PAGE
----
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Smithi suddenly stopped eating dubias?

Discussion in 'Tarantula Questions & Discussions' started by poppyplays, Jan 14, 2019.

  1. poppyplays

    poppyplays Arachnopeon


    My Smithi loved dubias for the longest time. But a few months ago she stopped eating them. She's def not fasting, as she still goes for crickets. Whenever I throw a dubia into her enclosure, she slowly walks towards it, touches it with her front legs and suddenly lifts her front legs and her body up (it isn't a threat posture, she is standing on her tiptoes with her front feet slightly raised) and completely ignores the dubia.

    Again, she eats crickets so no fasting. Has anyone had this happen? I just care because I still got a lot of dubias left and crickets are quite hard to get in my area....
  2. sasker

    sasker Arachnolord Active Member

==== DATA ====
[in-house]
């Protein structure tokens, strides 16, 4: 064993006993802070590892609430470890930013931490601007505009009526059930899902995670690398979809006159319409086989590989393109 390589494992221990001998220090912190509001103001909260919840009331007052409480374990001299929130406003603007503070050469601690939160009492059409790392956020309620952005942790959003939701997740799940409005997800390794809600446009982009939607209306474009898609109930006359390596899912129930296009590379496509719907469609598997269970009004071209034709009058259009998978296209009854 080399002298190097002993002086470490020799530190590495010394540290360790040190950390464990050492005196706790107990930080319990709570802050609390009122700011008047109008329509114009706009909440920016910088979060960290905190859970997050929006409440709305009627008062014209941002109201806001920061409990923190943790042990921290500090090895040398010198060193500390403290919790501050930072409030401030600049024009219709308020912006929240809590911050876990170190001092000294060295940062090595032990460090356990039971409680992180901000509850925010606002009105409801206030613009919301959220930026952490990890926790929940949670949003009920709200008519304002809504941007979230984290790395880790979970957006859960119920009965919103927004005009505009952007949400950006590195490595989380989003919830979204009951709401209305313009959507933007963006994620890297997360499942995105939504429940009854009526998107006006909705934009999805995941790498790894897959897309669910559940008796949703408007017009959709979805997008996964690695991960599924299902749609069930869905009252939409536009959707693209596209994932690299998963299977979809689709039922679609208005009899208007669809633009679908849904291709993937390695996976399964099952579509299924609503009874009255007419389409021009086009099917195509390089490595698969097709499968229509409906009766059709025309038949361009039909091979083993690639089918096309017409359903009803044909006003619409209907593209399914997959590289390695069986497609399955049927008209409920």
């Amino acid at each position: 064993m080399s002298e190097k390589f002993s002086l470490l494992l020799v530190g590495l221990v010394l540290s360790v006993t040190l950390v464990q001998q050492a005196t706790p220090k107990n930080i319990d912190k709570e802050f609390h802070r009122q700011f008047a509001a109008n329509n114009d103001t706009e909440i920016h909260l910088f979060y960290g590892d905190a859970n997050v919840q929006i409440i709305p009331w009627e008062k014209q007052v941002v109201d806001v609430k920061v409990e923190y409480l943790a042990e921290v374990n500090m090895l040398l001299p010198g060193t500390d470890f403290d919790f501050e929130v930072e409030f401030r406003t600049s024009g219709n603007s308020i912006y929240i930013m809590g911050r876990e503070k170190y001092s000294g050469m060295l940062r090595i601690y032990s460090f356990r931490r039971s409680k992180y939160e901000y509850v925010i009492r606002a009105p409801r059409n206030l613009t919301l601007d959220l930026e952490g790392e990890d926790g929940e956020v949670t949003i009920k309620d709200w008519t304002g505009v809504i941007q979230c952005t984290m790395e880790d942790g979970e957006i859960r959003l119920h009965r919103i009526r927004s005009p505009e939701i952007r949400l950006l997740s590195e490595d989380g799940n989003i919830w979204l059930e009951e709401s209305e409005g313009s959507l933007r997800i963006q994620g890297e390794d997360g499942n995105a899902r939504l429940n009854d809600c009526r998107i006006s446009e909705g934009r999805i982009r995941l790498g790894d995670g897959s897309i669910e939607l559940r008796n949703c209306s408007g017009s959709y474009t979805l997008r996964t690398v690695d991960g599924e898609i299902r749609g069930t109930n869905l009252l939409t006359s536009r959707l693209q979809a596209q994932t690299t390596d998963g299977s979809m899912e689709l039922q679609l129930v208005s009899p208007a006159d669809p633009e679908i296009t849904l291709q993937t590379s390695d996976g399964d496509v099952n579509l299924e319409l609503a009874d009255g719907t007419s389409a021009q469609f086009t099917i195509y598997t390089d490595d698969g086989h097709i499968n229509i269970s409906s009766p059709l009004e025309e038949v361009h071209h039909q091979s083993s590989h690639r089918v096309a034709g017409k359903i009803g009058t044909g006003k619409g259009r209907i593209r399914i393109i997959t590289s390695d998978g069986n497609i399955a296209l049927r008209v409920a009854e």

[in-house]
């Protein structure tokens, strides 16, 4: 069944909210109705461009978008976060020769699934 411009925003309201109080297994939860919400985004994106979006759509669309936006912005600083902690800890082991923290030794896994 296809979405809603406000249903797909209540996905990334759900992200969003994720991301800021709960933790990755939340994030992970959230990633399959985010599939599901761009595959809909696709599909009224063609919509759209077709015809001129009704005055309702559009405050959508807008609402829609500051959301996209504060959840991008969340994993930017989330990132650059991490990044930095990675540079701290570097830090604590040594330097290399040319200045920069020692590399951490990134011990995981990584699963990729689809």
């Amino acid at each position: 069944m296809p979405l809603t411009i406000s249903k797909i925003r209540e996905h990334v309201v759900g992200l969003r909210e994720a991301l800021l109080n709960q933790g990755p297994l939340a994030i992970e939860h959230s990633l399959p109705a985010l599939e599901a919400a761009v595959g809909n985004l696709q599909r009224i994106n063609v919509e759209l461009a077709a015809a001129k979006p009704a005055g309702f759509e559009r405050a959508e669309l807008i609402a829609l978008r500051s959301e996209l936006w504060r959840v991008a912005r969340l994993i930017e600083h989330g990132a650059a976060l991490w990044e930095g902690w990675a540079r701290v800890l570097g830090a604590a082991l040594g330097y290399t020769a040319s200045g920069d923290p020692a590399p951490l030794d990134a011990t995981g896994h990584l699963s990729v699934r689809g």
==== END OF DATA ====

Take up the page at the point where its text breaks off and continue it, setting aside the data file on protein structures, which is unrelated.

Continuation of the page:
I have had this happen with dubias and superworms. My tarantulas take them just fine, but sometimes they just stop liking them somehow. I have a theory that a single bad experience with one of these feeders can trigger such a response. Dubias have quite strong legs with little barbs. Once I noticed one of my tarantulas having trouble with a dubia because it did not grab it correctly. It let go when it couldn't handle the kicking and it shied away from dubias ever since.

    At least your tarantula eats other prey items. You may want to try red runners. They are soft like cricket and trigger a similar feeding response, but minus the chirping. They tend to stay alive longer as well before feeding. I hate having food die on me even before I can feed them.
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  3. Teal

    Teal Arachnoemperor Old Timer

    Crickets are rubbish.

    Faster moving roaches are a good idea, like lateralis or Americans (there are two different ones).

    It is not unusual for a T to start ignoring certain prey items in favour of others.
  4. antinous

    antinous Pamphopharaoh Arachnosupporter

    Put it on a fast and it’ll take them again sooner than later. Never had a tarantula outright refuse a food item after being put on a fast. They can’t afford to be picky in the wild.